Why did Jesus tell a young rich man to keep the commandments to obtain eternal life?

Is the “eternal life” asked for by the young man (Matthew 19:16) the same “eternal life” spoken of by John in his 1 John 1:2, etc? If so, why did the Lord Jesus answer—”Keep the commandments”?

I would judge “eternal life” to be one; there cannot be two kinds, but no doubt there are many manifestations and degrees of it. Eternal life is not mere endless existence, it is that with the added quality of harmony with God. In Psalm 133:3 we read, “for there the Lord commanded the blessing, even life for evermore”, and in Daniel 12:2 that “Many of them that sleep in the dust of the earth shall awake, some to everlasting life, and some to shame and everlasting contempt.” Clearly, the saved of the Gentiles will not enjoy this life in the same degree as the true Israel, nor these as the Church, but all the elect and redeemed will enjoy it in their measure. “This is life eternal that they might know Thee the only true God and Jesus Christ whom Thou hast sent” (John 17:3). It is, then, to know and enjoy God in Christ. “This is the true God, and eternal life” (1 John 5:20). “He that believeth on Me hath everlasting life” (John 6:47). The young man of Matthew 19:16 was using words he had heard, but of which he knew nothing yet by experience. Of course, you can have eternal life without being able to give any account of it, but your relation to God is changed, though you may not be able to define what has happened.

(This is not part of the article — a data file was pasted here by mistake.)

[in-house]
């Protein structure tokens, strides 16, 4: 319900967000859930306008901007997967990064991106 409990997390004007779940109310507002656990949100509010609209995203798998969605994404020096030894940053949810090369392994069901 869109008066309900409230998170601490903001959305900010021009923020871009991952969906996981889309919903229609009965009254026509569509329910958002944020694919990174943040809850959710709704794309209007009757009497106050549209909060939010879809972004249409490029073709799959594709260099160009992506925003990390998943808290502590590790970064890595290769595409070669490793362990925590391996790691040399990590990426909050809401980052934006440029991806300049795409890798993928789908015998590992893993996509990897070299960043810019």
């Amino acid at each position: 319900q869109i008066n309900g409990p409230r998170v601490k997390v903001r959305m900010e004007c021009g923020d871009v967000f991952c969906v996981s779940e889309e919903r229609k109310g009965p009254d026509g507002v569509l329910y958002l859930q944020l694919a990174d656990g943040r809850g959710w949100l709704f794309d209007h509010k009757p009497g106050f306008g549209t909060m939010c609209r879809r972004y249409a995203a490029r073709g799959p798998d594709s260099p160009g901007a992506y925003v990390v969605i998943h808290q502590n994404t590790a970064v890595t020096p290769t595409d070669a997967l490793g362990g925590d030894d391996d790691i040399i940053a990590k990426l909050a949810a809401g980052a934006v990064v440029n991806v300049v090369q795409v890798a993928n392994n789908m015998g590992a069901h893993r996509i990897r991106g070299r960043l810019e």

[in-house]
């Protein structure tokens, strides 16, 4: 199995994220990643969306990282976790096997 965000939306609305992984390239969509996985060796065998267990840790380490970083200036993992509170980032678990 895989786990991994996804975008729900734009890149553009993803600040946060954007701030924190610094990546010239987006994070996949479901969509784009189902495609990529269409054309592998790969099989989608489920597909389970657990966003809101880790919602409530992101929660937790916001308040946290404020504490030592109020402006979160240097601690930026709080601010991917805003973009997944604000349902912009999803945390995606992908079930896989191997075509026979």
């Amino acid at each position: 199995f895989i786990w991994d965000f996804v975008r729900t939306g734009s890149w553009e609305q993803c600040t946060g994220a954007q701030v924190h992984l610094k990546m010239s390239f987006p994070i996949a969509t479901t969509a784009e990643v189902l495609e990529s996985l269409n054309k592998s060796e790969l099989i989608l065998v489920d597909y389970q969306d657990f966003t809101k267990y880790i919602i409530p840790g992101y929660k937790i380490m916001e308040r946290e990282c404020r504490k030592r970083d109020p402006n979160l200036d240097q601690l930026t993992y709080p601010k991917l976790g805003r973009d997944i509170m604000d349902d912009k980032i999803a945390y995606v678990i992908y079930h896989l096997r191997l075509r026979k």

The very needs and cries of an infant prove it has life, and you would not doubt it because the little one could not explain what life was. The Lord, of course, knew all about the young man, his stage of experience and small capacity, and treated him accordingly in His perfect wisdom. He even pressed home the law to its legitimate conclusion—”Thou shalt love they neighbour as thyself” (though this naturally proved beyond the capacity of the Jews), to bring him face to face with his own deep need. Though we do not hear of this young man again, no doubt, “the word that went out of his (Christ’s) mouth did not return void.” We, too, should seek to diagnose the condition of men, and apply to them the right treatment, in order to bring them to Christ.

W.H.